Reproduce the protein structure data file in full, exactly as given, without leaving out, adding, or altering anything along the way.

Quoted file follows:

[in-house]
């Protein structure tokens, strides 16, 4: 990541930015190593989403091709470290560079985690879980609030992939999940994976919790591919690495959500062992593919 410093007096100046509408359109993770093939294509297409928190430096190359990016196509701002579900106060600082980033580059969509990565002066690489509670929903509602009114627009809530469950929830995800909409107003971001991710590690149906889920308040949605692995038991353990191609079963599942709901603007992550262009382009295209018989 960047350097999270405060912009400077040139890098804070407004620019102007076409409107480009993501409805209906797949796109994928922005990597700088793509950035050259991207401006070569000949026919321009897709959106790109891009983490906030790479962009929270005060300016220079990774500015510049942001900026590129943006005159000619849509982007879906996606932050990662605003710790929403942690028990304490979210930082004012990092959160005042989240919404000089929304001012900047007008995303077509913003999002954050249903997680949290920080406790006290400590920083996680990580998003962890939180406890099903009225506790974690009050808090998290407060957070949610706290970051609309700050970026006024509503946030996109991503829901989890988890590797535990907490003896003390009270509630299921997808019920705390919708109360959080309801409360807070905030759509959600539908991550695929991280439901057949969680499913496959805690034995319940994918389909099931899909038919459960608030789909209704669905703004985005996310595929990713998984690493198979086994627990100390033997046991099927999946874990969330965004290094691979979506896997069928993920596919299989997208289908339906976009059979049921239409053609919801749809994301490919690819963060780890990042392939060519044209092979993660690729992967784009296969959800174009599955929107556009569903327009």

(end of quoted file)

[in-house]
């Protein structure tokens, strides 16, 4: 990541930015190593989403091709470290560079985690879980609030992939999940994976919790591919690495959500062992593919 410093007096100046509408359109993770093939294509297409928190430096190359990016196509701002579900106060600082980033580059969509990565002066690489509670929903509602009114627009809530469950929830995800909409107003971001991710590690149906889920308040949605692995038991353990191609079963599942709901603007992550262009382009295209018989 960047350097999270405060912009400077040139890098804070407004620019102007076409409107480009993501409805209906797949796109994928922005990597700088793509950035050259991207401006070569000949026919321009897709959106790109891009983490906030790479962009929270005060300016220079990774500015510049942001900026590129943006005159000619849509982007879906996606932050990662605003710790929403942690028990304490979210930082004012990092959160005042989240919404000089929304001012900047007008995303077509913003999002954050249903997680949290920080406790006290400590920083996680990580998003962890939180406890099903009225506790974690009050808090998290407060957070949610706290970051609309700050970026006024509503946030996109991503829901989890988890590797535990907490003896003390009270509630299921997808019920705390919708109360959080309801409360807070905030759509959600539908991550695929991280439901057949969680499913496959805690034995319940994918389909099931899909038919459960608030789909209704669905703004985005996310595929990713998984690493198979086994627990100390033997046991099927999946874990969330965004290094691979979506896997069928993920596919299989997208289908339906976009059979049921239409053609919801749809994301490919690819963060780890990042392939060519044209092979993660690729992967784009296969959800174009599955929107556009569903327009």